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Thread: Food Prices Surge as Drought Exacts a High Toll on Crops

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    GuncoHolic Black Blade's Avatar
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    Default Food Prices Surge as Drought Exacts a High Toll on Crops

    Food Prices Surge as Drought Exacts a High Toll on Crops



    Surging prices for food staples from coffee to meat to vegetables are driving up the cost of groceries in the U.S., pinching consumers and companies that are still grappling with a sluggish economic recovery.

    Surging prices for food staples from coffee to meat to vegetables are driving up the cost of groceries in the U.S., pinching consumers and companies that are still grappling with a sluggish economic recovery. Leslie Josephs reports on MoneyBeat. Photo: AP.

    Federal forecasters estimate retail food prices will rise as much as 3.5% this year, the biggest annual increase in three years, as drought in parts of the U.S. and other producing regions drives up prices for many agricultural goods. The Bureau of Labor Statistics on Tuesday reported that food prices gained 0.4% in February from the previous month, the biggest increase since September 2011, as prices rose for meat, poultry, fish, dairy and eggs.

    Globally, food inflation has been tame, but economists are watching for any signs of tighter supplies of key commodities such as wheat and rice that could push prices higher.

    In the U.S., much of the rise in the food cost comes from higher meat and dairy prices, due in part to tight cattle supplies after years of drought in states such as Texas and California and rising milk demand from fast-growing Asian countries. But prices also are higher for fruits, vegetables, sugar and beverages, according to government data. In futures markets, coffee prices have soared so far this year more than 70%, hogs are up 42% on disease concerns and cocoa has climbed 12% on rising demand, particularly from emerging markets.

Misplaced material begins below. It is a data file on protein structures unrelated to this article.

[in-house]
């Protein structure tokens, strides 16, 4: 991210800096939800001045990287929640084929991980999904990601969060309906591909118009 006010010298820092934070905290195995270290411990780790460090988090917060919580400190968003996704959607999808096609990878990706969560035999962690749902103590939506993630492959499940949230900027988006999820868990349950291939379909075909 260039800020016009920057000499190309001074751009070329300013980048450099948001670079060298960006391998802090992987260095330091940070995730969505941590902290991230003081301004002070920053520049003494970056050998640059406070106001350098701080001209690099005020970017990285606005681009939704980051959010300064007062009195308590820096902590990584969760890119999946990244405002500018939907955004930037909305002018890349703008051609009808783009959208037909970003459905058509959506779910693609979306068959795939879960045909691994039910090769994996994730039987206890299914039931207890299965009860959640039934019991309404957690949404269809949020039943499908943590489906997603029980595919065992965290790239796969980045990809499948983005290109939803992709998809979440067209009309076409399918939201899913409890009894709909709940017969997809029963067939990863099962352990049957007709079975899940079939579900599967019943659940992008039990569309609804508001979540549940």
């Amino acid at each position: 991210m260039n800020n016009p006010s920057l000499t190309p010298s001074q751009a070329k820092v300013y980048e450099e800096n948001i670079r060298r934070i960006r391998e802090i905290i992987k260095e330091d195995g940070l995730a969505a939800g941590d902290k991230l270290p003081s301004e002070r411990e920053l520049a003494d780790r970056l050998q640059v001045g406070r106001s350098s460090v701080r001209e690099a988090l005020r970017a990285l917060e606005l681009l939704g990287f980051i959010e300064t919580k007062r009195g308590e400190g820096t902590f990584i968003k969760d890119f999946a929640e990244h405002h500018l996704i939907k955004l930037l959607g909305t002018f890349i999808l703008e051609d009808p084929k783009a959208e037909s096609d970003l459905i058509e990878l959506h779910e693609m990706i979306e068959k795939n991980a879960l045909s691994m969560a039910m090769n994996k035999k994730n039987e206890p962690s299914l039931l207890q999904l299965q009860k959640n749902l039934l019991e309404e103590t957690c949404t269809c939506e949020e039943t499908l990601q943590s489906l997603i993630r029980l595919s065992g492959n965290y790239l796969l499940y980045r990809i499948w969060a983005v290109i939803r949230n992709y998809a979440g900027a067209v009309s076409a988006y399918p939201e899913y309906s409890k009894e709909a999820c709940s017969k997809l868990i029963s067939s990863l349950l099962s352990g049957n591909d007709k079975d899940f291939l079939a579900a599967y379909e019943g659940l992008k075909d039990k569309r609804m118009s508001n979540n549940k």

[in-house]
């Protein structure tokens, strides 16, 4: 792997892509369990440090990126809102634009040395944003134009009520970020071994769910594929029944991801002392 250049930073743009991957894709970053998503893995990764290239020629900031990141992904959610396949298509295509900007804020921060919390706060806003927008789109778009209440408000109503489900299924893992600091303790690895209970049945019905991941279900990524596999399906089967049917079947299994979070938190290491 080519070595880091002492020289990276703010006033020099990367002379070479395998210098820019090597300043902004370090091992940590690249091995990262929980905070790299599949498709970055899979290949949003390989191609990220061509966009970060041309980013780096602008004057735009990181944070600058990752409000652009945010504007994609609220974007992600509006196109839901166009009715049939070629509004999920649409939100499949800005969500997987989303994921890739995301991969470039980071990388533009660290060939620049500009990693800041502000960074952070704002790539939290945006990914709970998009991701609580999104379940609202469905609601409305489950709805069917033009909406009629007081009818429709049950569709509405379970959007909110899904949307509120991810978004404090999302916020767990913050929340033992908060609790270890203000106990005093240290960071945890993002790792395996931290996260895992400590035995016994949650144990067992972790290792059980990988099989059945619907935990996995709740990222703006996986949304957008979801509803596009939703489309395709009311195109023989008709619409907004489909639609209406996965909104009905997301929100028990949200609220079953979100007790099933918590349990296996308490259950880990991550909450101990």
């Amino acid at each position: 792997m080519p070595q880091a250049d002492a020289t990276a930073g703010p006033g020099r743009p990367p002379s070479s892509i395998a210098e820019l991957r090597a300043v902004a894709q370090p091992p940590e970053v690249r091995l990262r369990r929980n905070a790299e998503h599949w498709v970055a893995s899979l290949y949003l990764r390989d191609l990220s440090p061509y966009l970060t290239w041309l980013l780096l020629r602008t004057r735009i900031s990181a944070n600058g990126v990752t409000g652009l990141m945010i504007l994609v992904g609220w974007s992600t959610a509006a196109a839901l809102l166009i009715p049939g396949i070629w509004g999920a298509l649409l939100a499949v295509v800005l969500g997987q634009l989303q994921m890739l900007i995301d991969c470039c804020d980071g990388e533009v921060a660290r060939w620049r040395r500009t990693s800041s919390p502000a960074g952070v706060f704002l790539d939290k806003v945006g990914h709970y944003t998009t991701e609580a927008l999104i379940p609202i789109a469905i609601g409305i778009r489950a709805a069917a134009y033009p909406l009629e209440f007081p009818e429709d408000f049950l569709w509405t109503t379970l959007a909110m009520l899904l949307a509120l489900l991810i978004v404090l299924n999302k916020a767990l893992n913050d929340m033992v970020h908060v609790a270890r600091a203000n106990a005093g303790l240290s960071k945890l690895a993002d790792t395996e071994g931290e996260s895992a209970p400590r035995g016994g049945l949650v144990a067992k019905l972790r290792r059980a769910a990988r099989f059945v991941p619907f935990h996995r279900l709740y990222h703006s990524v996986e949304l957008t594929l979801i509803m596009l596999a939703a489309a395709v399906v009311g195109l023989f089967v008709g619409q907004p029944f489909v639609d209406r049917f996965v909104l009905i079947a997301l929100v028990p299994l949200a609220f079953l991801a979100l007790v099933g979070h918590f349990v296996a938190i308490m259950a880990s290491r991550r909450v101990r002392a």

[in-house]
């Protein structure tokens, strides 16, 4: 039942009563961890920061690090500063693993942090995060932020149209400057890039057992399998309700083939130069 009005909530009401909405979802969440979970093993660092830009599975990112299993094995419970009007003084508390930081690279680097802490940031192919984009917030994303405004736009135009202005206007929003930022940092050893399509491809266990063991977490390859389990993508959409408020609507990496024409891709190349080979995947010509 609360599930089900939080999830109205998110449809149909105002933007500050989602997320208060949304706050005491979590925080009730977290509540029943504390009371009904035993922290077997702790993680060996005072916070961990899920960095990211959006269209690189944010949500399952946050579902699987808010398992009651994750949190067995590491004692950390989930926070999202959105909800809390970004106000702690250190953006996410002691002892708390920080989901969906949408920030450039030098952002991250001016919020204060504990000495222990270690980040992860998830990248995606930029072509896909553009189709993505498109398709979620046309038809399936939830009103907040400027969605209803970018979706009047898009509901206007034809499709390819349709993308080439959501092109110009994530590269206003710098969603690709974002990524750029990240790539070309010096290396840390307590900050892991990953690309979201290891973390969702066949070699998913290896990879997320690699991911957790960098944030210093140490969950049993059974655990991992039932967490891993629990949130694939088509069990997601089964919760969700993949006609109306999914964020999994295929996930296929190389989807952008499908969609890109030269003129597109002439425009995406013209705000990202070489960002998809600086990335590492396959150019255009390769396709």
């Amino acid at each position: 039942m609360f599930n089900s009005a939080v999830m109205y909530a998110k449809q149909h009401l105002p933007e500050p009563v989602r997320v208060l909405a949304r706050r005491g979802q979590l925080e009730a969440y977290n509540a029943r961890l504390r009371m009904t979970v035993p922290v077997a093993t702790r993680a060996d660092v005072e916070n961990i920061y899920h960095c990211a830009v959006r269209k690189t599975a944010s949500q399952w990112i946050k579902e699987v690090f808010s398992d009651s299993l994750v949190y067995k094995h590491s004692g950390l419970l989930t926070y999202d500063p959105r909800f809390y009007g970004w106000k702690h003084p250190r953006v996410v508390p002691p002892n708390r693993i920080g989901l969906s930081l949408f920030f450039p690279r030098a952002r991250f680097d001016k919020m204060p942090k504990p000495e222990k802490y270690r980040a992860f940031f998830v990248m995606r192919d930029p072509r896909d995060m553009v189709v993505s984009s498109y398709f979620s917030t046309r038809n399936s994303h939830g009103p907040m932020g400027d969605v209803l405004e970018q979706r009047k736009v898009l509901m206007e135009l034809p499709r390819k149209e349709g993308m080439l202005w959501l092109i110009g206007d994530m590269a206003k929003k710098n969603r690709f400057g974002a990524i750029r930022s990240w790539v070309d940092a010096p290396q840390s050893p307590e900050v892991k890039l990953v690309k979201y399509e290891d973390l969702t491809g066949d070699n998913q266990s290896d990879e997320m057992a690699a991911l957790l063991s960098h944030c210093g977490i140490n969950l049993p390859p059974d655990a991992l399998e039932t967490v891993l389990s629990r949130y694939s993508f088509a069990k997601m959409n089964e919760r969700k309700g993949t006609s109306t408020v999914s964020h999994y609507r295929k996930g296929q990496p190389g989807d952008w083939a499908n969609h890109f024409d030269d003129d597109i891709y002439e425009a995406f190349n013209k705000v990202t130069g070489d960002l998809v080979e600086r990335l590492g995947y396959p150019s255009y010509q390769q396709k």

Drought in Brazil, the world's largest producer of coffee, sugar and oranges, has increased coffee prices, while dry weather in Southeast Asia has boosted prices for cooking oils such as palm oil.

    Terri Weninger, a married mother of three in Waukesha, Wis., said rising food prices have led her to cut back on higher-end meats and sugary snacks for her family.

    "Things are definitely more expensive," the 44-year-old said. "I can't believe how much milk is. Chicken is crazy right now, and beef—I paid $5 a pound for beef!"

    Though rising, U.S. food inflation isn't yet near some lofty recent levels. In 2008, food prices jumped 5.5%, the most in 18 years, and they climbed 3.7% in 2011. Inflation also could be tempered if U.S. farmers, as expected, plant large corn and soybean crops this spring and receive favorable weather during the summer. That would hold down feed prices for livestock and poultry, as well as ingredient costs for breakfast cereals and baked goods.

    The U.S. Department of Agriculture estimated last month that retail food prices will rise between 2.5% and 3.5% this year, up from 1.4% last year. The inflation comes despite sharp decreases over the past year in the prices of grains, including corn, after a big U.S. harvest. In other years—notably 2008—surging grain prices were a key contributor to higher food costs.